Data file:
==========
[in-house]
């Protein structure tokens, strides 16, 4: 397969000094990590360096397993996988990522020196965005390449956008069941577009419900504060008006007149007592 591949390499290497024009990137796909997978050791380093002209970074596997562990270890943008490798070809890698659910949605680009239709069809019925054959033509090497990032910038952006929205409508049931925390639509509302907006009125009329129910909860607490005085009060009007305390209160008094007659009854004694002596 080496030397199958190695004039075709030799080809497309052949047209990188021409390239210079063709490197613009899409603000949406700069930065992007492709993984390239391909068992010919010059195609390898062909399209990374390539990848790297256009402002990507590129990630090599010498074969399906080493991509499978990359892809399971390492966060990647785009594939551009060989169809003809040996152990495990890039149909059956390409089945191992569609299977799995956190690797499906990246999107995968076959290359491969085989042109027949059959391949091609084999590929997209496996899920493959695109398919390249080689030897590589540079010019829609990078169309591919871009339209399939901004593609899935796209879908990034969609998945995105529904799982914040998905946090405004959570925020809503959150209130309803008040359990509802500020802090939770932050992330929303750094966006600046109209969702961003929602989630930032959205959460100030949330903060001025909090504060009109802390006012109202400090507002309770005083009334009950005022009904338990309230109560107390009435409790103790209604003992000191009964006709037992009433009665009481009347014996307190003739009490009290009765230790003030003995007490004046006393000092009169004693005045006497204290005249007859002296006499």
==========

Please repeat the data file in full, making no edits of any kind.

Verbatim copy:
[in-house]
């Protein structure tokens, strides 16, 4: 397969000094990590360096397993996988990522020196965005390449956008069941577009419900504060008006007149007592 591949390499290497024009990137796909997978050791380093002209970074596997562990270890943008490798070809890698659910949605680009239709069809019925054959033509090497990032910038952006929205409508049931925390639509509302907006009125009329129910909860607490005085009060009007305390209160008094007659009854004694002596 080496030397199958190695004039075709030799080809497309052949047209990188021409390239210079063709490197613009899409603000949406700069930065992007492709993984390239391909068992010919010059195609390898062909399209990374390539990848790297256009402002990507590129990630090599010498074969399906080493991509499978990359892809399971390492966060990647785009594939551009060989169809003809040996152990495990890039149909059956390409089945191992569609299977799995956190690797499906990246999107995968076959290359491969085989042109027949059959391949091609084999590929997209496996899920493959695109398919390249080689030897590589540079010019829609990078169309591919871009339209399939901004593609899935796209879908990034969609998945995105529904799982914040998905946090405004959570925020809503959150209130309803008040359990509802500020802090939770932050992330929303750094966006600046109209969702961003929602989630930032959205959460100030949330903060001025909090504060009109802390006012109202400090507002309770005083009334009950005022009904338990309230109560107390009435409790103790209604003992000191009964006709037992009433009665009481009347014996307190003739009490009290009765230790003030003995007490004046006393000092009169004693005045006497204290005249007859002296006499």